Pffft...there is only an 11% chance of failure if viewed once. What could pooosssibly go wrong?!?

I have had no less than two groups wind up in the middle of an ocean because of failed teleports. Not fun for the fighters!!


Hendelbolaf wrote:
PatientWolf wrote:
Pffft...there is only an 11% chance of failure if viewed once. What could pooosssibly go wrong?!?
I have had no less than two groups wind up in the middle of an ocean because of failed teleports. Not fun for the fighters!!

But it does sound like a rather fun practical joke for the wizards...

Shadow Lodge

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Hendelbolaf wrote:
PatientWolf wrote:
Pffft...there is only an 11% chance of failure if viewed once. What could pooosssibly go wrong?!?
I have had no less than two groups wind up in the middle of an ocean because of failed teleports. Not fun for the fighters!!

Hey are you my GM because that has happened to our group. Twice!


Damn, it's true they mention scrying. Well, into my houserule bin it goes.

I'm still trying to find ways to allow people to teleport where they havent been, but it will likely be more restrictive than the current vague rules. I like teleport, but it makes little sense to be able to teleport somewhere you've never been, or that you dont at least know the coordinates of.


williamoak wrote:

Damn, it's true they mention scrying. Well, into my houserule bin it goes.

I'm still trying to find ways to allow people to teleport where they havent been, but it will likely be more restrictive than the current vague rules. I like teleport, but it makes little sense to be able to teleport somewhere you've never been, or that you dont at least know the coordinates of.

Personally I applied a hourse rule to my games, specifically to prevent scry and die tactics. This rule reduces how awesomely good the spells are without rendering them worthless by basically saying it only functions on outdoor areas.

Quote:
Divination magic and teleportation magic are blocked by 5 ft of earth, 1 ft of stone, 1 inch of metal, or a thin layer of lead.


williamoak wrote:
. . . I'm still trying to find ways to allow people to teleport where they havent been, but it will likely be more restrictive than the current vague rules. . .

How adverse are you to Psionics? If you aren't, and you can find a nomad with a good knowledge: planes check, then you can use the astral plane as a shortcut. Though it still has problems... using the power twice (once to get to the astral plane, once to come back), possibly being the target of astral creatures, taking an absolute minimum of 3 days (when manifested as a 4th level power), etc...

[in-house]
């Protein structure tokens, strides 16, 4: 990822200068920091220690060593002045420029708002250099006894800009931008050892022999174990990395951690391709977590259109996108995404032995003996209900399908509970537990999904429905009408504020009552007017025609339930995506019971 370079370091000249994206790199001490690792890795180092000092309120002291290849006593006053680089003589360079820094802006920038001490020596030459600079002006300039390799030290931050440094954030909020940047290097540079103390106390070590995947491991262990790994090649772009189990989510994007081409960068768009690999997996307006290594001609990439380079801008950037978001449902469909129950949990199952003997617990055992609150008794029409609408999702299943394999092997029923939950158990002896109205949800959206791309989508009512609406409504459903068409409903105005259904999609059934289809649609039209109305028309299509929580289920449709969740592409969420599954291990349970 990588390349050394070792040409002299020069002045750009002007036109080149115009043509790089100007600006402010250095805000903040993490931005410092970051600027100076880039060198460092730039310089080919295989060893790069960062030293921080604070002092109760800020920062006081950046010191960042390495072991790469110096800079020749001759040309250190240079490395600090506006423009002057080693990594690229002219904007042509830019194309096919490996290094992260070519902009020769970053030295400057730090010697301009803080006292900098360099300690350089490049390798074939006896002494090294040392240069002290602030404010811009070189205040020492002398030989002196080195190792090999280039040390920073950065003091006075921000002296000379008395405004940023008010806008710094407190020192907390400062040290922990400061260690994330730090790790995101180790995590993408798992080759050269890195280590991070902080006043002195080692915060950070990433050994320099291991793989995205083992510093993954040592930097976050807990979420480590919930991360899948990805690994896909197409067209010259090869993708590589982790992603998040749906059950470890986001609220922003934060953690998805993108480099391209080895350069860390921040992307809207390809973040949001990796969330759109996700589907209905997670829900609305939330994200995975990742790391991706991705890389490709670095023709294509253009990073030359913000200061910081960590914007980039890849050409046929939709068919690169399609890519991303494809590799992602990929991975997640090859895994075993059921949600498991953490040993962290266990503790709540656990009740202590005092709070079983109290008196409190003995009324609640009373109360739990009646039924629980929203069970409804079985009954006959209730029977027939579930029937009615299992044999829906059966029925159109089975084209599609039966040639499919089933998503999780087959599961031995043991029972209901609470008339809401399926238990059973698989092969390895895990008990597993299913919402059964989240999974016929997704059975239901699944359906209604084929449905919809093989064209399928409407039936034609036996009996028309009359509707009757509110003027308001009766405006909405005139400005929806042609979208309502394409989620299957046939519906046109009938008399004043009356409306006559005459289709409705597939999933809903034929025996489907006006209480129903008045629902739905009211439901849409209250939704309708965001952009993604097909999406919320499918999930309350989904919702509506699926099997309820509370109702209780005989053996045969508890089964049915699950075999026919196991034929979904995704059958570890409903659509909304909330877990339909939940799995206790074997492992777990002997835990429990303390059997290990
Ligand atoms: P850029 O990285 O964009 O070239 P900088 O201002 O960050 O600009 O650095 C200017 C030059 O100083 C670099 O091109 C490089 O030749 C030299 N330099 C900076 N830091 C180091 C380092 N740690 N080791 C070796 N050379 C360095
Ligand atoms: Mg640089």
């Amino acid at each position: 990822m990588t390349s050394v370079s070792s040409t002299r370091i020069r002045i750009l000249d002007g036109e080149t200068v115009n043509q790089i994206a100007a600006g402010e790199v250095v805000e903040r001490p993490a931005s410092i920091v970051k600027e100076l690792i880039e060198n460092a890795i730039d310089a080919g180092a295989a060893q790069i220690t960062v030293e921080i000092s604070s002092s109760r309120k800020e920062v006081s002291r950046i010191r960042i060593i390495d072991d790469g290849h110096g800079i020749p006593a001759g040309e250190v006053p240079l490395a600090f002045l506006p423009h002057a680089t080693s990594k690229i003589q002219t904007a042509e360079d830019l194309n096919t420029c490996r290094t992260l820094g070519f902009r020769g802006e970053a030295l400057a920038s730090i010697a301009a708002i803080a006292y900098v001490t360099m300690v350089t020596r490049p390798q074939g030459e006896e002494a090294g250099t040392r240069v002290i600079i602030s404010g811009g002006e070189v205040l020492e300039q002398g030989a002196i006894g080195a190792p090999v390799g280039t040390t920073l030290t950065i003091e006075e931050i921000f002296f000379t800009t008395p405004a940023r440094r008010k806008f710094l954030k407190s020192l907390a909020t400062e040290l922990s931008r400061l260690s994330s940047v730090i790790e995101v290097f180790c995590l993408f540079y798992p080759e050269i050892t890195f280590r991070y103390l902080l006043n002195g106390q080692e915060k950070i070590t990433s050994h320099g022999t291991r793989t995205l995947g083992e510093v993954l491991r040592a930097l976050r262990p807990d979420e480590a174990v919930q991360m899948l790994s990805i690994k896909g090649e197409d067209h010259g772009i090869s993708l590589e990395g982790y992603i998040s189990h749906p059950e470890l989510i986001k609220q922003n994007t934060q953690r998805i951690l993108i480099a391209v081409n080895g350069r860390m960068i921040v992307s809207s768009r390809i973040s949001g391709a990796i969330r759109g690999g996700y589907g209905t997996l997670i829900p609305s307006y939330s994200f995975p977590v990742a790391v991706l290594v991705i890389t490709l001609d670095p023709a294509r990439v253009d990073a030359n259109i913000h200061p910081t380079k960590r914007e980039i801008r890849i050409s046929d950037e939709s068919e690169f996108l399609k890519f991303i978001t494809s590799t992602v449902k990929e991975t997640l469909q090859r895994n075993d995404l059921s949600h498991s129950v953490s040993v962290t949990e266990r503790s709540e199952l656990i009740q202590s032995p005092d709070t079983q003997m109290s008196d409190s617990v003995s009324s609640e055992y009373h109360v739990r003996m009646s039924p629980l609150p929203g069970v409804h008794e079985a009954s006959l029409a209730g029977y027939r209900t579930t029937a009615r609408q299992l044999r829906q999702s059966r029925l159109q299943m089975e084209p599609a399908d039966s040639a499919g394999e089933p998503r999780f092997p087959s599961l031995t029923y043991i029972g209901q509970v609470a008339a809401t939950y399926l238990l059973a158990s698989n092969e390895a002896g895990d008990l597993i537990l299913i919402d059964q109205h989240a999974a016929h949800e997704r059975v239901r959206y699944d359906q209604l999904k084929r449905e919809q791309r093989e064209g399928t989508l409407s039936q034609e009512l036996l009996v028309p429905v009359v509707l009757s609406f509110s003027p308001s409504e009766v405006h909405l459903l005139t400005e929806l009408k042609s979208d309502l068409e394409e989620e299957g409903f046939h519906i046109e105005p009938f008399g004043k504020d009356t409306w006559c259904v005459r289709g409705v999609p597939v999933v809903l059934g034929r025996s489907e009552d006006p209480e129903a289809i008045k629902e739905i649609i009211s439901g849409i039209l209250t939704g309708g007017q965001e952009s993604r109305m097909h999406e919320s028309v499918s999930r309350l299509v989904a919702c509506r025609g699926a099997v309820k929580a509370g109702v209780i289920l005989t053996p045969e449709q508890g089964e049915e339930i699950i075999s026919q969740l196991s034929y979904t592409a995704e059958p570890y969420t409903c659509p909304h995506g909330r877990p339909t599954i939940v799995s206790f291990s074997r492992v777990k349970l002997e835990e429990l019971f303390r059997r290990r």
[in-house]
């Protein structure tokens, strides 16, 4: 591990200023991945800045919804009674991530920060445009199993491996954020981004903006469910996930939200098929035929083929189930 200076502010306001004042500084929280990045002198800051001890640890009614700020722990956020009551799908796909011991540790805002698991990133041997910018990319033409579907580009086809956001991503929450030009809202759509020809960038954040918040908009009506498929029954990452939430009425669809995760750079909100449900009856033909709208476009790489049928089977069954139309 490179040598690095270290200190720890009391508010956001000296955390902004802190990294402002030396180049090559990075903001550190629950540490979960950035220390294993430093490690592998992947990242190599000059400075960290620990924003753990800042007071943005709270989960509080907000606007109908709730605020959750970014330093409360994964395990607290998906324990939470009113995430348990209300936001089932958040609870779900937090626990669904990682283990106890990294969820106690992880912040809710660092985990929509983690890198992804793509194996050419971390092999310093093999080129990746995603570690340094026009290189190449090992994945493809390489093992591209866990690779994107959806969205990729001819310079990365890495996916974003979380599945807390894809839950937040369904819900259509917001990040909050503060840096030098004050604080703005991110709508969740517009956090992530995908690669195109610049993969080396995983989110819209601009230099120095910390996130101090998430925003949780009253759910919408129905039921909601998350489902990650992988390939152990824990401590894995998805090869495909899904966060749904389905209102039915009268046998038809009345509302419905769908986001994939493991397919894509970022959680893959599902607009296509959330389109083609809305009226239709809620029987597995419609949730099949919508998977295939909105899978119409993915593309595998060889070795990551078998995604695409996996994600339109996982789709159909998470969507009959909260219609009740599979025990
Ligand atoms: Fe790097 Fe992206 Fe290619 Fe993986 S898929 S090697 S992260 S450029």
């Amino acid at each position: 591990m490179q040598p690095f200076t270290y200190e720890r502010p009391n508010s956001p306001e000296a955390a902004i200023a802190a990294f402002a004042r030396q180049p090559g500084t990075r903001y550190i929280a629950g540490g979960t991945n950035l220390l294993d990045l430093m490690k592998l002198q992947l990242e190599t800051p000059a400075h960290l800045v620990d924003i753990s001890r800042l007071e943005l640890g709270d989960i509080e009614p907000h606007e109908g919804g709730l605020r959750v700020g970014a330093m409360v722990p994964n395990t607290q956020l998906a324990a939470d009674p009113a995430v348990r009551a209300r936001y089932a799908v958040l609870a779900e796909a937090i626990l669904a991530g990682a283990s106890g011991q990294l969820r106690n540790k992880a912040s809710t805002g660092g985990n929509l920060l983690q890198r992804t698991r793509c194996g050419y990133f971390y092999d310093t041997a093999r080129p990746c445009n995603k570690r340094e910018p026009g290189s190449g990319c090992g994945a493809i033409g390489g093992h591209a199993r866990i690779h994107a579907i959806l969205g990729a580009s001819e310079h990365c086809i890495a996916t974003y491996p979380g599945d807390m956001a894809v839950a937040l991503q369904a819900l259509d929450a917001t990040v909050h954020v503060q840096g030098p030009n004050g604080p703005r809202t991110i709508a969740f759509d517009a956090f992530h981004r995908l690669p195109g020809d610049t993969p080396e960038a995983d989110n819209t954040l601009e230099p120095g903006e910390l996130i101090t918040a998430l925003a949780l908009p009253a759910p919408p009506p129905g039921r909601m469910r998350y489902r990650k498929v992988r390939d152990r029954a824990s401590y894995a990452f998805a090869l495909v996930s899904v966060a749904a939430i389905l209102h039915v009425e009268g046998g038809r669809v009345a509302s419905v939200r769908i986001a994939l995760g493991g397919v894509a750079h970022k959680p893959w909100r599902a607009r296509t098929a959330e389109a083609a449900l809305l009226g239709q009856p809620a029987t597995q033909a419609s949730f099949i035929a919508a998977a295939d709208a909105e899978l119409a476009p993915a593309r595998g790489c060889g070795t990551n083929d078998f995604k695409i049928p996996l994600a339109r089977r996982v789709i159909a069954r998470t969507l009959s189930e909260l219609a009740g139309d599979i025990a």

Te'Shen wrote:
williamoak wrote:
. . . I'm still trying to find ways to allow people to teleport where they havent been, but it will likely be more restrictive than the current vague rules. . .
How adverse are you to Psionics? If you aren't, and you can find a nomad with a good knowledge: planes check, then you can use the astral plane as a shortcut. Though it still has problems... using the power twice (once to get to the astral plane, once to come back), possibly being the target of astral creatures, taking an absolute minimum of 3 days (when manifested as a 4th level power), etc...

I've been meaning to look into the psionics stuff, and this isnt too bad.

However, my current plan is to tie teleportation up to "coordinates". If you want to teleport somewhere, you need a "scroll" (0 cost) that indicates longitude, latitude, and altitude (on a spherical world). The scroll would take minimum one hour to prepare.

It's interesting in that:
1) You can easily teleport back to wherever you've been before
2) You can teleport into the enemies hideout if you convince a treacherous mage to prepare the coordinates for you (which I find an interesting idea)
3) Scrolls to common places would be fairly simple to find, so if you wanted to get to a far away city you could "buy" them from other mages.

It's an idea I'm workshoping.


Pathfinder Maps, Pawns Subscriber; Pathfinder Roleplaying Game Superscriber; Starfinder Charter Superscriber
HaraldKlak wrote:
PatientWolf wrote:

Pffft...there is only an 11% chance of failure if viewed once. What could pooosssibly go wrong?!?

False destination is the best option there is.

"Teleport Spell, take me inside my good old treasury filled with gold and all things expensive!"
"What you say? That room doesn't exist? Well then, just take me to nearest treasury filled with gold and all things expensive!"

That's all well and good until someone's teleport trap spell they were using to guard their vault places you in a pitch-black, inescapable tomb filled with poison gas.


The RAW on Tport and Scry isn't all that clear, but reading the devs posts here, the RAI is clear.

Let us assume you want to "scry & fry" the BBEG. Well, you can't just do that. I know it sez "“Viewed once” is a place that you have seen once, possibly using magic such as scrying." but apparently what is meant is that you know the BBEG has three hang-outs , and you can scry to see which of the three he's at now. Then T-port in. But you have to know the BBEG to scry.


Charlie Bell wrote:

You couldn't scry on, say, "a random person near Sandpoint" just to get a teleport fix.